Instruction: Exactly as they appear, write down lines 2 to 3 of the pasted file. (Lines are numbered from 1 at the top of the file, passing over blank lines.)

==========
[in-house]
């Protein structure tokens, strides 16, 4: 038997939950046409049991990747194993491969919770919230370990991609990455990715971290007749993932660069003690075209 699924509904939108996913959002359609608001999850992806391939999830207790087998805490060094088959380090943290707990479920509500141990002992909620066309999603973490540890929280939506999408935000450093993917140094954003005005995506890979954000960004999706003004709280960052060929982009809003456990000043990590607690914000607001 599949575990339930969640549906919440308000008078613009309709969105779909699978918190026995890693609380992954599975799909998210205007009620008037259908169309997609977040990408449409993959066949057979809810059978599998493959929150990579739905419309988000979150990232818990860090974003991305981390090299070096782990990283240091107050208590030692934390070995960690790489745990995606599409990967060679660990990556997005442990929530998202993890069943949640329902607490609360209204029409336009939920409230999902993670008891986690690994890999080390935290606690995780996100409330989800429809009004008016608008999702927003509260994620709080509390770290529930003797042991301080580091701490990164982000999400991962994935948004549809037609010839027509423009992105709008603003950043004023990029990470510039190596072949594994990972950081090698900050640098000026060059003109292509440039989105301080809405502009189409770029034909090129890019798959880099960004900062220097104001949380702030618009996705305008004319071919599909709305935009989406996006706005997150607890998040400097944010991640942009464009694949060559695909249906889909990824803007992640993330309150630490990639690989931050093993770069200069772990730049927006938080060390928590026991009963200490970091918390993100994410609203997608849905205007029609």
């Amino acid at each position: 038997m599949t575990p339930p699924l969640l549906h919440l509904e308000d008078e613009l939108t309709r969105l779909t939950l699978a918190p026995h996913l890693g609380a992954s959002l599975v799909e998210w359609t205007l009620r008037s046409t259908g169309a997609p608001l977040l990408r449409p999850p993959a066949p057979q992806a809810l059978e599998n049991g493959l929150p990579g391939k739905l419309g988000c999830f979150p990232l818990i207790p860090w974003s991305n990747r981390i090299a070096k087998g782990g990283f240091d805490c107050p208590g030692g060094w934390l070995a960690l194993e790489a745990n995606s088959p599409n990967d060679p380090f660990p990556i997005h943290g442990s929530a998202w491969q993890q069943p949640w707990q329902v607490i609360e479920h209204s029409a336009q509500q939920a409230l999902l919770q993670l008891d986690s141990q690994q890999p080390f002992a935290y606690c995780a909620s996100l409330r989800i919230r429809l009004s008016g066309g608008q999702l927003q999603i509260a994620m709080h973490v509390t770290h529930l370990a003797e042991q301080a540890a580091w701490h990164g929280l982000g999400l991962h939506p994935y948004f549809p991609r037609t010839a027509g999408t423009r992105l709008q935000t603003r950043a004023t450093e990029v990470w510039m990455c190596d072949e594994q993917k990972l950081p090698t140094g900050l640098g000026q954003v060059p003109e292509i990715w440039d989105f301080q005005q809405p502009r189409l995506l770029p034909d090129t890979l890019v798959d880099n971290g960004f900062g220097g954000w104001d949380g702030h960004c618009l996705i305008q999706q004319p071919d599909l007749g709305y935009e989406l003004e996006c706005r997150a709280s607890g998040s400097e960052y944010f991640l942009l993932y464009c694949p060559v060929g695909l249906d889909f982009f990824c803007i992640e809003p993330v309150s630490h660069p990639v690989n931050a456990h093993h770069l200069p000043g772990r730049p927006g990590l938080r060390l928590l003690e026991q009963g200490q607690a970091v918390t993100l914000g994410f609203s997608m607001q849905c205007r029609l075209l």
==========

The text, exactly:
């Protein structure tokens, strides 16, 4: 038997939950046409049991990747194993491969919770919230370990991609990455990715971290007749993932660069003690075209 699924509904939108996913959002359609608001999850992806391939999830207790087998805490060094088959380090943290707990479920509500141990002992909620066309999603973490540890929280939506999408935000450093993917140094954003005005995506890979954000960004999706003004709280960052060929982009809003456990000043990590607690914000607001 599949575990339930969640549906919440308000008078613009309709969105779909699978918190026995890693609380992954599975799909998210205007009620008037259908169309997609977040990408449409993959066949057979809810059978599998493959929150990579739905419309988000979150990232818990860090974003991305981390090299070096782990990283240091107050208590030692934390070995960690790489745990995606599409990967060679660990990556997005442990929530998202993890069943949640329902607490609360209204029409336009939920409230999902993670008891986690690994890999080390935290606690995780996100409330989800429809009004008016608008999702927003509260994620709080509390770290529930003797042991301080580091701490990164982000999400991962994935948004549809037609010839027509423009992105709008603003950043004023990029990470510039190596072949594994990972950081090698900050640098000026060059003109292509440039989105301080809405502009189409770029034909090129890019798959880099960004900062220097104001949380702030618009996705305008004319071919599909709305935009989406996006706005997150607890998040400097944010991640942009464009694949060559695909249906889909990824803007992640993330309150630490990639690989931050093993770069200069772990730049927006938080060390928590026991009963200490970091918390993100994410609203997608849905205007029609």
């Amino acid at each position: 038997m599949t575990p339930p699924l969640l549906h919440l509904e308000d008078e613009l939108t309709r969105l779909t939950l699978a918190p026995h996913l890693g609380a992954s959002l599975v799909e998210w359609t205007l009620r008037s046409t259908g169309a997609p608001l977040l990408r449409p999850p993959a066949p057979q992806a809810l059978e599998n049991g493959l929150p990579g391939k739905l419309g988000c999830f979150p990232l818990i207790p860090w974003s991305n990747r981390i090299a070096k087998g782990g990283f240091d805490c107050p208590g030692g060094w934390l070995a960690l194993e790489a745990n995606s088959p599409n990967d060679p380090f660990p990556i997005h943290g442990s929530a998202w491969q993890q069943p949640w707990q329902v607490i609360e479920h209204s029409a336009q509500q939920a409230l999902l919770q993670l008891d986690s141990q690994q890999p080390f002992a935290y606690c995780a909620s996100l409330r989800i919230r429809l009004s008016g066309g608008q999702l927003q999603i509260a994620m709080h973490v509390t770290h529930l370990a003797e042991q301080a540890a580091w701490h990164g929280l982000g999400l991962h939506p994935y948004f549809p991609r037609t010839a027509g999408t423009r992105l709008q935000t603003r950043a004023t450093e990029v990470w510039m990455c190596d072949e594994q993917k990972l950081p090698t140094g900050l640098g000026q954003v060059p003109e292509i990715w440039d989105f301080q005005q809405p502009r189409l995506l770029p034909d090129t890979l890019v798959d880099n971290g960004f900062g220097g954000w104001d949380g702030h960004c618009l996705i305008q999706q004319p071919d599909l007749g709305y935009e989406l003004e996006c706005r997150a709280s607890g998040s400097e960052y944010f991640l942009l993932y464009c694949p060559v060929g695909l249906d889909f982009f990824c803007i992640e809003p993330v309150s630490h660069p990639v690989n931050a456990h093993h770069l200069p000043g772990r730049p927006g990590l938080r060390l928590l003690e026991q009963g200490q607690a970091v918390t993100l914000g994410f609203s997608m607001q849905c205007r029609l075209l």